The faculty Policy also states: “University facilities, supplies and materials, equipment, services, or employees may be used for outside work for pay, but only if (a) such use would not be contrary to university policy or collective bargaining agreements, (b) such use would not adversely affect the use or availability of such facilities, supplies and materials, equipment, services, or personnel for unit and other University activities and operations; and (c) the university is reimbursed in full for the fair market value of the use of the facilities, supplies and materials, equipment, services, or employees.”
Any use of MSU IT resources for outside work for pay must comply with these policy provisions.
14. Why can’t someone use MSU IT resources to help out another organization, especially one that supports a good cause, just because it’s not affiliated with the university?
As a public institution, MSU must take care that its stewardship of its resources will withstand public scrutiny. MSU IT resources should not be used, just because they are available, to support non-affiliated organizations that should be acquiring their own IT resources, especially when IT resources are easily available outside the University, as they now are. (See FAQ 9 for more on this topic.)
15. May MSU IT resources be used to support a professional organization or scholarly publication that exists outside MSU?
Generally, yes. The great majority of professional organizations to which the university and members of the university community belong exist to promote missions that are consonant with the university’s goals. Similarly, the dissemination of scholarship is an important part of the university’s mission which professional journals also serve. Because of the considerations noted in FAQ 9, however, Section 3.9 of the Policy requires that the individual first obtain approval for such uses from the university. For faculty, approval should be obtained from the relevant department chair/separately reporting director. For staff, approval should be obtained from the unit supervisor. Students or student groups may obtain approval from the Vice President for Student Affairs and Services.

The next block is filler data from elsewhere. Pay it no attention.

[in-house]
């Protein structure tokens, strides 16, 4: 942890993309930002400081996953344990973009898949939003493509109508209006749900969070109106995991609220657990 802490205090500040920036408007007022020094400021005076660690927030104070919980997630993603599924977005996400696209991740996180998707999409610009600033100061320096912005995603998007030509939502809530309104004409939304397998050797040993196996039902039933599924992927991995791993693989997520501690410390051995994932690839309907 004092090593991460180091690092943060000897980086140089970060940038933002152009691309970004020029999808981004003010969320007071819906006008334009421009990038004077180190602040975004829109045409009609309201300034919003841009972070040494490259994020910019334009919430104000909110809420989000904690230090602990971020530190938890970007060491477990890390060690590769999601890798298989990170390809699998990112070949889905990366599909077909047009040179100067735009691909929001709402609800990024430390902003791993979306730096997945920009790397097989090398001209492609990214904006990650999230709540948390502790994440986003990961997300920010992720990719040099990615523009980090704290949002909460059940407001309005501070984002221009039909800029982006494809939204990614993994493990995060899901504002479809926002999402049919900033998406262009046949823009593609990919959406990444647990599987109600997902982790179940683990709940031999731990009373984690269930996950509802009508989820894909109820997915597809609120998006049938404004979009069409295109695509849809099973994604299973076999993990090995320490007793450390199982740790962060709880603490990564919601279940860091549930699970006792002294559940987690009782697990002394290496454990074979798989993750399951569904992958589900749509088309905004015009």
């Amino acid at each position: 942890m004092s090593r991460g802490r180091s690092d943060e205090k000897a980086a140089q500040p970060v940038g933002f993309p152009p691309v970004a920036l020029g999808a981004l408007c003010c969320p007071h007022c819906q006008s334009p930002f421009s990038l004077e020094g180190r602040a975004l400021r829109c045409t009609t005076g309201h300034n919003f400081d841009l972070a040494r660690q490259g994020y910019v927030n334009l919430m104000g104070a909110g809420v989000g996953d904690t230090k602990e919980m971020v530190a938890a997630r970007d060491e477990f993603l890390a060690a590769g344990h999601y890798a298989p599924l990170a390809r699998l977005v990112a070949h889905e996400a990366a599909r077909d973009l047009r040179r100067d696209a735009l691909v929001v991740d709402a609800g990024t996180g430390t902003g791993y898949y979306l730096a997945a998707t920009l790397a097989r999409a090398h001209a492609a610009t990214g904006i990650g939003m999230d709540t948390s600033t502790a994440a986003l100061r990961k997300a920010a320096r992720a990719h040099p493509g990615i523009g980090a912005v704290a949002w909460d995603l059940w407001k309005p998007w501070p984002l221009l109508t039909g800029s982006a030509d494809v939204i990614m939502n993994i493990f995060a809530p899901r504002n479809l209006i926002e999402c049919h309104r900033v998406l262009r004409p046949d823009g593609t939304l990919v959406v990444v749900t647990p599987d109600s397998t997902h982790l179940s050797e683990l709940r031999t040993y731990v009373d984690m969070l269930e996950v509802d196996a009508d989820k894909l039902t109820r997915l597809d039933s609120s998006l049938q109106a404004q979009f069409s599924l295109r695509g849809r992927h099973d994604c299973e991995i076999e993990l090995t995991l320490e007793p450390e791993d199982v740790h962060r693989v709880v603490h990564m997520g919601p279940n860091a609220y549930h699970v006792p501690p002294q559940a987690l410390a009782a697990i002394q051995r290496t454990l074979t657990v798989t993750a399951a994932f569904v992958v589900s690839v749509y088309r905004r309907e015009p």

16. How does this Policy affect academic assignments and projects that might have the effect of supporting a business or professional organization?
The Policy does not interfere with a faculty member’s ability to assign academic projects that might benefit a business or professional organization, or a student’s use of MSU IT resources while participating in an academically-approved internship or similar experience with a business or organization outside of MSU. Such assignments are commonplace in certain campus units, such as the Broad College of Business. If faculty members are unclear about the appropriateness of a particular assignment under this or any other university policy, they are encouraged to seek guidance from the Office of the Provost.
17. I’m using my own personally-owned computer when I access MSU’s IT resources. If I don’t use “safe computing” practices on my own device, how does that hurt MSU and other users?
Security weaknesses in any one device or piece of software connected to the MSU network may present a security threat to all devices and services connected to the network. The “public health” of the network, just like the public health of communities, requires that individuals follow sound security practices with their own devices, software, and activities.
For network security purposes, the university may need to scan software or stored data on devices connecting to the MSU network, whether those devices are owned by the university or privately. Pursuant to Sections 5 and 6 of the Policy, the university will, insofar as possible, limit such scanning in scope, time, and frequency; employ it to address specific security threats; and conduct it “robotically” (i.e., using software tools) rather than via direct human scrutiny of personal accounts.
18. If I violate the AUP or a local rule and my access to MSU IT resources is limited, suspended, or terminated, how quickly may I get it restored?
The timeframe for restoration of use privileges will depend on the seriousness of the violation. For example, a computer that has been blocked from accessing a network because the computer is harboring malware not intentionally installed by the owner (i.e., an “infected” computer) that is attacking systems or devices may have the block removed as soon as the individual can show network administrators that the malware has been eradicated. At another extreme, an individual who has intentionally committed a particularly egregious AUP violation may lose privileges indefinitely.